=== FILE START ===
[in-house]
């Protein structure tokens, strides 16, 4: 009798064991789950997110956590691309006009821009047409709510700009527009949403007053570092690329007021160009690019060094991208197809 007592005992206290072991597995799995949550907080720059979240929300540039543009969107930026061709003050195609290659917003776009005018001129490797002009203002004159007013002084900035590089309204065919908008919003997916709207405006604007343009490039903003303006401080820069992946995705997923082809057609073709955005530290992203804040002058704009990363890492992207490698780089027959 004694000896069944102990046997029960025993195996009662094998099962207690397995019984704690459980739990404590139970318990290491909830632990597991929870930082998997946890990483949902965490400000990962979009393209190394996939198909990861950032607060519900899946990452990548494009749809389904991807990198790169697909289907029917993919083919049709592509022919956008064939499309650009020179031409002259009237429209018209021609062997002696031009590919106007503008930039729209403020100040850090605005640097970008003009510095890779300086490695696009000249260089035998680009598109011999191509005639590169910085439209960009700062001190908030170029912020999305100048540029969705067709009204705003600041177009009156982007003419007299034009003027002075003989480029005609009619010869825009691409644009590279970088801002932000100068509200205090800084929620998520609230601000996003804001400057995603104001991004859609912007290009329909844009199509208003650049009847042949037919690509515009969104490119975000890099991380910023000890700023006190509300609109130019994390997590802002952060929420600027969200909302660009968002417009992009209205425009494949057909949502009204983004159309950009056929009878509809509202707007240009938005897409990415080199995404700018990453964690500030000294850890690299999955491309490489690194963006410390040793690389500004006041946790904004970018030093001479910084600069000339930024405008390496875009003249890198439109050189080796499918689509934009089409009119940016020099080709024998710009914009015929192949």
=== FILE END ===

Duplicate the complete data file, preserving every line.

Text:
[in-house]
């Protein structure tokens, strides 16, 4: 009798064991789950997110956590691309006009821009047409709510700009527009949403007053570092690329007021160009690019060094991208197809 007592005992206290072991597995799995949550907080720059979240929300540039543009969107930026061709003050195609290659917003776009005018001129490797002009203002004159007013002084900035590089309204065919908008919003997916709207405006604007343009490039903003303006401080820069992946995705997923082809057609073709955005530290992203804040002058704009990363890492992207490698780089027959 004694000896069944102990046997029960025993195996009662094998099962207690397995019984704690459980739990404590139970318990290491909830632990597991929870930082998997946890990483949902965490400000990962979009393209190394996939198909990861950032607060519900899946990452990548494009749809389904991807990198790169697909289907029917993919083919049709592509022919956008064939499309650009020179031409002259009237429209018209021609062997002696031009590919106007503008930039729209403020100040850090605005640097970008003009510095890779300086490695696009000249260089035998680009598109011999191509005639590169910085439209960009700062001190908030170029912020999305100048540029969705067709009204705003600041177009009156982007003419007299034009003027002075003989480029005609009619010869825009691409644009590279970088801002932000100068509200205090800084929620998520609230601000996003804001400057995603104001991004859609912007290009329909844009199509208003650049009847042949037919690509515009969104490119975000890099991380910023000890700023006190509300609109130019994390997590802002952060929420600027969200909302660009968002417009992009209205425009494949057909949502009204983004159309950009056929009878509809509202707007240009938005897409990415080199995404700018990453964690500030000294850890690299999955491309490489690194963006410390040793690389500004006041946790904004970018030093001479910084600069000339930024405008390496875009003249890198439109050189080796499918689509934009089409009119940016020099080709024998710009914009015929192949």